AJAX - Getting Started

AJAX is a neat acronym Asynchronous JavaScript And XML, and a very handy technology.

AJAX is really just a handy shorthand for clever mix of existing technologies that can include HTML, CSS, Javascript XML and/or JSON.

The headline feature of an AJAX is the ability to call data into your web page without having to refresh your page. Key to this is a piece of Javascript functionality originally added by Microsoft for their web based version of Outlook. This feature regales under the somewhat cumbersome name of XMLHttpRequest. As the name implies it is used to request XML via HTTP. It can also be used to request other forms of data, most commonly JSON.

Tip: As the above post discusses we can use jQuery to make AJAX calls but you don't need jQuery to use AJAX - but as ever it is just sometimes more convenient to use jQuery.

My First XMLHttpRequest

To build our first XMLHttpRequest (XHR) I am going to use a JSON file rather than XML. JSON is Javascript Object Notation and is a way to store data than can be easily manipulated by Javascript. JSON data takes the form of name / value pairs. The name and value are separated by a colon : as follows:

{"Title1": "The Adventures of Oliver Twist"}

Multiple name / value pairs are separated by a comma:

{
  "Title1": "The Adventures of Oliver Twist",
  "Title2": "The Life and Adventures of Nicholas Nickleby",
  "Title3": "The Old Curiosity Shop",
  "Title4": "A Christmas Carol",
  "Title5": "David Copperfield",
  "Title6": "Bleak House",
  "Title7": "A Tale of Two Cities",
  "Title8": "Great Expectations"
}

Our JSON can get way more complicated than this, but this do for starters. In this first example you would need to save the above in a file called 'dickens.json'. This file would be placed on your web server.

Now lets put together an XMLHttpRequest to use that data in our page. Firstly we create a new XMLHttpRequest object as follows:

var myXHR =new XMLHttpRequest();

We then use the open method of XMLHttpRequest to indicate how we want to request the data and where from. If we wanted to make a GET call for the file 'dickens.json' and we wanted the call to be asynchronous we would add the following:

var myXHR=new XMLHttpRequest();
myXHR.open("GET","dickens.json", true);

The third parameter of true makes the HTTP request asynchronous. That is it will send the request to the server for the data in the background allowing the user to continue to interact with the page. As the name implies, with AJAX the vast majority of the time you will leave this argument as true.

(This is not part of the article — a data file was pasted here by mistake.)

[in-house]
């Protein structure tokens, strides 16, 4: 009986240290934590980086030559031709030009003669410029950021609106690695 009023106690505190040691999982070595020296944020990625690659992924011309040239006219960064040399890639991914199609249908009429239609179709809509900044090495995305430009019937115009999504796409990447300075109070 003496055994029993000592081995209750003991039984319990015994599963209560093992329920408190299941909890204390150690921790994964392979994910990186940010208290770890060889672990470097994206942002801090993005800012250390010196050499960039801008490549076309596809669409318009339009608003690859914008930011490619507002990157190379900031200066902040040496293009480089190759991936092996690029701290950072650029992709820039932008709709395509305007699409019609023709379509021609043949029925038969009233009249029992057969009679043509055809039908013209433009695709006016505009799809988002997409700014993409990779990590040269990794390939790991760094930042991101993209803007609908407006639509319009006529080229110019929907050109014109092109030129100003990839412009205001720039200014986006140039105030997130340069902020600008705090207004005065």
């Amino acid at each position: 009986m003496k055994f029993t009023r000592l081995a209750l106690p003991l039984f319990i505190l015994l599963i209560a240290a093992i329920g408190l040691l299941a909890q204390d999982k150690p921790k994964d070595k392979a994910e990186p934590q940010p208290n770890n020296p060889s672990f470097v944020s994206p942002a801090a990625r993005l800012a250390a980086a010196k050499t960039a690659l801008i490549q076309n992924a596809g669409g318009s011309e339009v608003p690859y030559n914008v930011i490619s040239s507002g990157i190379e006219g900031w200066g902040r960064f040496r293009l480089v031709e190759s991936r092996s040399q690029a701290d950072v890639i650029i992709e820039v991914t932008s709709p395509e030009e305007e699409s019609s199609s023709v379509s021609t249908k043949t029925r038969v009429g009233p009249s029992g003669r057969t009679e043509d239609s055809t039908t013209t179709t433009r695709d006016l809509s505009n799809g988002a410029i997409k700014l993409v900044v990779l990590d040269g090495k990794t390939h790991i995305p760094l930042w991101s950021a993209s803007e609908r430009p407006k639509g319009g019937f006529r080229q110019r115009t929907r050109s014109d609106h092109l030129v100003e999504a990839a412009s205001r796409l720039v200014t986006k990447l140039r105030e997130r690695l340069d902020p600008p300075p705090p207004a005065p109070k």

Next we'll add an event handler to be called when the data has loaded. I am going to use the onload event as follows:

var myXHR=new XMLHttpRequest();
myXHR.onload = showData;
myXHR.open("GET","../ajax/dickens.json", true);

My onLoad event is going to call a function called showData so lets add that next.

function showData() {
	// do something
}
var myXHR=new XMLHttpRequest();
myXHR.onload = showData;
myXHR.open("GET","../ajax/dickens.json", true);

Warning: Notice the order of this. The event needs to precede the open method.

We next send the request for the file using the send method.

function showData() {
	// do something
}
var myXHR=new XMLHttpRequest();
myXHR.onload = showData;
myXHR.open("GET","../ajax/dickens.json", true);
myXHR.send(null);

Notice that the send() method has a parameter of 'null'. This indicates that in this particular case we are not sending data to the server, but as you can probably guess, we can do so if we choose.

Finally lets add some Javascript to the showData() function so we can see if the XHR has been successful. We could use a simple console.info as follows:

function showData() {
	console.info(myXHR.responseText);
}
var myXHR=new XMLHttpRequest();
myXHR.onload = showData;
myXHR.open("GET","../ajax/dickens.json", true);
myXHR.send(null);

... or amend the HTML with getElementById ie:

function showData() {
	document.getElementById('dickens').innerHTML = myXHR.responseText;
}
var myXHR=new XMLHttpRequest();
myXHR.onload = showData;
myXHR.open("GET","../ajax/dickens.json", true);
myXHR.send(null);

In both cases we use the responseText property of the XHR to retrieve the data - in this case the JSON.

Here is the finished example.

There is still lots to do here. For example we would probably want to extract specific values from the JSON rather than display the whole lot. We'll do that next.

Creating a JSON object

To create a JSON object from the result of the XHR amend the showData function as follows:

function showData() {
    var myJson  = JSON.parse(myXHR.responseText);
    console.dir(myJson);
}

The magic line here is the JSON.parse that converts the string returned by the AJAX call into a JSON object. If you are using the Google Chrome console you will see the output of the console.dir as follows:

You can now see the structure of the JSON object. To extract the value for 'Title1' we could use either dot syntax ie myJson.Title1 or array type syntax with square brackets ie myJson['Title1']. Adding the title to the DOM using getElementById we now have:

function showData() {
     var myJson  = JSON.parse(myXHR.responseText);
     document.getElementById('dickens').innerHTML = myJson.Title1;
     //or
     //document.getElementById('dickens').innerHTML = myJson['Title1'];
}

Here is our extended example.

This is just a basic example and there are lots of variants we could have used to achieve the above, so now we've got a very simple working example lets next get interactive.

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